While China may be releasing a huge quantity of films, and producing a number of new TV shows, to most foreigners living here, there is still a dearth of entertainment (sorry CCTV). Despite efforts to promote “soft power”, China still seems unable to attract followings on par with Japanese anime or Bollywood films. So today we’ll be looking at the factors limiting China’s cultural potency.
As I’ve discussed before (How long until we’re all singing Beijing Opera?), I think one of the major challenges facing China’s efforts is that the gov’t/party seems to be closely involved with these projects, which is a negative to many in the US and Europe. This has been especially true of 2011’s highest grossing film, The Founding of the Party, which was explicitly a propaganda film. The sales though were largely to companies that redistributed tickets to their employees who were given the afternoon off for re-education (several people I spoke to used the two hours in the dark for bonus napping).
It seems that a first step that could be taken, is to simply allow greater freedom in the Chinese film industry, after all, Hollywood creates movies that inspire some of the same nationalist pride without gov’t interference.
Unfortunately, China seems to be moving in the opposite direction. Just this week it was announced that China’s American Idol-type show, Super Girl, would be cancelled. A number of reasons were cited, notably that it “did not conform to the healthy and positive orientation that TV programs should have”, and more interestingly the show producers “received notification from the administration that we cannot make selective TV trials with mass involvement of individuals in the year 2012″ (gov’t speak for text message voting).
Even though the show enjoyed massive popularity, a new article in the state media claims that this was not the case. Considering it was one of the few Chinese TV shows that I had heard enough about from students that I actually recognized the name, it’s hard to believe otherwise. This hints at the second major problem facing China’s entertainment industry, success is often punished. Both Avatar and the Hong Kong film, Let the Bullets Fly, were later subjected to reduced screenings once sensors started worrying about their influence. After all, Super Girl isn’t the only pop talent show on Chinese TV, just the most popular one.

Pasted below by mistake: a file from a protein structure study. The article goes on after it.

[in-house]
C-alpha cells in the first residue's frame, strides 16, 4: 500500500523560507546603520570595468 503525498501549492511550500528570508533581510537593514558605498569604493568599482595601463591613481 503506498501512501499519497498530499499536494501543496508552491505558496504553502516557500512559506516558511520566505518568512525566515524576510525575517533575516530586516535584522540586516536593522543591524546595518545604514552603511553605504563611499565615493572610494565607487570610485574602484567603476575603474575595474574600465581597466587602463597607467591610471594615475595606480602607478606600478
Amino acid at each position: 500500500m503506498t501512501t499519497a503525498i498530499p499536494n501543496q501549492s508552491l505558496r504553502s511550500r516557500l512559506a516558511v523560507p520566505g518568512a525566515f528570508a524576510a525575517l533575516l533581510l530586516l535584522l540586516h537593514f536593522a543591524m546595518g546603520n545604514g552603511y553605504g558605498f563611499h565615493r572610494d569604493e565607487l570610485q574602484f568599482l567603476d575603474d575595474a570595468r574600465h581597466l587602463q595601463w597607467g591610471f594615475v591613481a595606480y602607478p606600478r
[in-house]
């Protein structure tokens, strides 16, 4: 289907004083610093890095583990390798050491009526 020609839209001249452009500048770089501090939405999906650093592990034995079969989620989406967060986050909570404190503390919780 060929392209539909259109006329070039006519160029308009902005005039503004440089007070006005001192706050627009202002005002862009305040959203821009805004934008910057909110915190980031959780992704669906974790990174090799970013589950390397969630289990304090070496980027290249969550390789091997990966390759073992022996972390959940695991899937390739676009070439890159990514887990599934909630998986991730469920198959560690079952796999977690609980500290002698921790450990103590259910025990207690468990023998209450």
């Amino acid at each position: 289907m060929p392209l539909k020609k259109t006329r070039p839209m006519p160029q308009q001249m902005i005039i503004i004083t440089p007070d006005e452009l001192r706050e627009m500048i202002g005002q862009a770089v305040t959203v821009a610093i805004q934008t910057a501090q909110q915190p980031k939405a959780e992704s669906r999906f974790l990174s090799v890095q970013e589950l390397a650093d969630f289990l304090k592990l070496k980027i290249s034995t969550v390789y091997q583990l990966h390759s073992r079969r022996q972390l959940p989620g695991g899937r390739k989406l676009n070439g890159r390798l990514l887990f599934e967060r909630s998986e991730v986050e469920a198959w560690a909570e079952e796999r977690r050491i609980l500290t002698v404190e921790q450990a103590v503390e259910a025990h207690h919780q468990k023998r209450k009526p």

The final problem is that the gov’t continues to promote historical films that have little meaning to audiences outside of China (and often little relevance within, as evidenced by declining ticket sales). This included a film about Beijing Opera shortly before the Olympics, and current efforts to tell the tale of Tang Dynasty concubine, Yang Guifei (don’t worry, there won’t be anything risque).
I get the idea that if you asked the typical American if they had seen any Chinese films the conversation would go something like this:
Them: “Oh yeah, Crouching Tiger Hidden Dragon was pretty awesome.”
Me: “That was a Taiwan/Hong Kong co-operation.”
Them: “Well I’ve seen pretty much every Jackie Chan and Bruce Li film.”
Me: “Those were made in Hong Kong.”
Them: “Dang, uh…Memoirs of a Geisha?”
Me: “That was a Hollywood film about Japan with Chinese actresses, so that’s kind of close.”
Them: “Have I seen any Chinese films? This is ridiculous.”
The gov’t seems to be ignoring the fact that kung fu movies abroad have only had limited success (e.g. Hero, House of Flying Daggers). China seems to be clinging tightly to this failed film formula. However I think American audiences would rush to see a film that dealt with modern China in an honest way, something of a Chinese Slumdog Millionaire (but please don’t just copy it).
Until the gov’t allows films to portray a China that actually exists with real people, doing everyday things, or even just allow teenagers to vote for their favorite singer, China is going to have a hard time spreading their soft power beyond the movie theaters they fill with free tickets.